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For over 30 years, companies have relied on Dynamic Language for Sign Language interpreting such as American Sign Language (ASL) interpreter services for their deaf and hard-of-hearing employees, patients, and citizens. Because hearing impairments come in many forms and individuals have different learning opportunities, our sign language interpreters are trained in a variety of visual languages. Contact us if you would like more information on Sign Language interpreting or would like to request a quote.
ASL is a rich visual language with its own unique syntax, grammar, and sentence structure. It is completely independent from the spoken word. A diverse range of handshapes, palm gestures, hand movements, facial expressions, and body postures allow culturally deaf audiences to understand the richer complexities of a language they cannot hear.
PSE is a combination of ASL and English. It is ideal for the hard of hearing or people who develop deafness later in life. In such cases, English has already influenced the linguistic makeup of an individual. PSE can range from being more similar to ASL or English, depending on the needs of each person. It’s also an incredibly quick form of sign language because it drops unnecessary words and word endings. This not only makes it easier to learn but better suited to environments where interpreters need to keep pace with spoken English.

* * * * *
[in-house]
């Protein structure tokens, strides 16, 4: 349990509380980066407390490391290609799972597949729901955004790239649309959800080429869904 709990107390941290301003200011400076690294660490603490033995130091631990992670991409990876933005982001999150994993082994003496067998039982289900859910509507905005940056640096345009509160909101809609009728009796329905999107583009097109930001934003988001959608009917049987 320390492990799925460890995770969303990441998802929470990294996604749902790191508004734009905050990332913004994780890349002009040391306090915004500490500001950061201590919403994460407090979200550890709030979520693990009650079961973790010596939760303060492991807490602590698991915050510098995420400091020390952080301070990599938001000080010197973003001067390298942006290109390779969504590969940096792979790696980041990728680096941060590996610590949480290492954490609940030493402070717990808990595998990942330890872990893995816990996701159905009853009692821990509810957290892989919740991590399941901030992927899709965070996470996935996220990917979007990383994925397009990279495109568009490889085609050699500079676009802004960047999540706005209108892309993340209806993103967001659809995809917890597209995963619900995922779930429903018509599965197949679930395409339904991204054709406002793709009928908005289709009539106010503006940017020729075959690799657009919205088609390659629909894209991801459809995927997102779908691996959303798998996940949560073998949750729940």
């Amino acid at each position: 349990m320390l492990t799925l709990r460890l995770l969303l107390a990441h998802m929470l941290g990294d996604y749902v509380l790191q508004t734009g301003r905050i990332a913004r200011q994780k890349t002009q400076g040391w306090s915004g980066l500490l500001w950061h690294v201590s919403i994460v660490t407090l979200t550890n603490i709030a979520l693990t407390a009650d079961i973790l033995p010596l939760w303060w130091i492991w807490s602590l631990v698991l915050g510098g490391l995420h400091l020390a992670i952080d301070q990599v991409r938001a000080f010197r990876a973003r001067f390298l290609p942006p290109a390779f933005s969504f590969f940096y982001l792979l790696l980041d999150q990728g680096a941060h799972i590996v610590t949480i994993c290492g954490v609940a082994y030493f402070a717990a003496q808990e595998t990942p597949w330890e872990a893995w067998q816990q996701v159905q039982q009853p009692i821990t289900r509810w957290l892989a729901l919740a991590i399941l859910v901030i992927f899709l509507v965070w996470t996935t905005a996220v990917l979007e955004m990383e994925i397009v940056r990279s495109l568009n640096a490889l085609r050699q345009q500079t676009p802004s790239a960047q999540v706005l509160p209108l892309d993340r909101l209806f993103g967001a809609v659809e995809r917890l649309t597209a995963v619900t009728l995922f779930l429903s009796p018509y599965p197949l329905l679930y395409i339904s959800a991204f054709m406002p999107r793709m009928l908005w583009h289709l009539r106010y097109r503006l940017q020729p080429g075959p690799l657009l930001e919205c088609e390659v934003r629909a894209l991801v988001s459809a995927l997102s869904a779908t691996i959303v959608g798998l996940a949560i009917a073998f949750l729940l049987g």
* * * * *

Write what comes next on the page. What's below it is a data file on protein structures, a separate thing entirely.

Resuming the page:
SEE also draws upon signs from ASL, but adds words, prefixes, tenses and other features of English to round off a complete visual representation of the language. SEE can be much easier for hearing parents teach, learn and use. It offers a more colorful and accurate representation of English.
Tactile and close-vision interpretation is for individuals with some degree of both vision and hearing impairment. Tactile signing uses ASL signs or fingerspelling on the hand(s) of the deaf/blind person, while close-vision interpreting involves signing at a distance suitable for partially sighted individuals.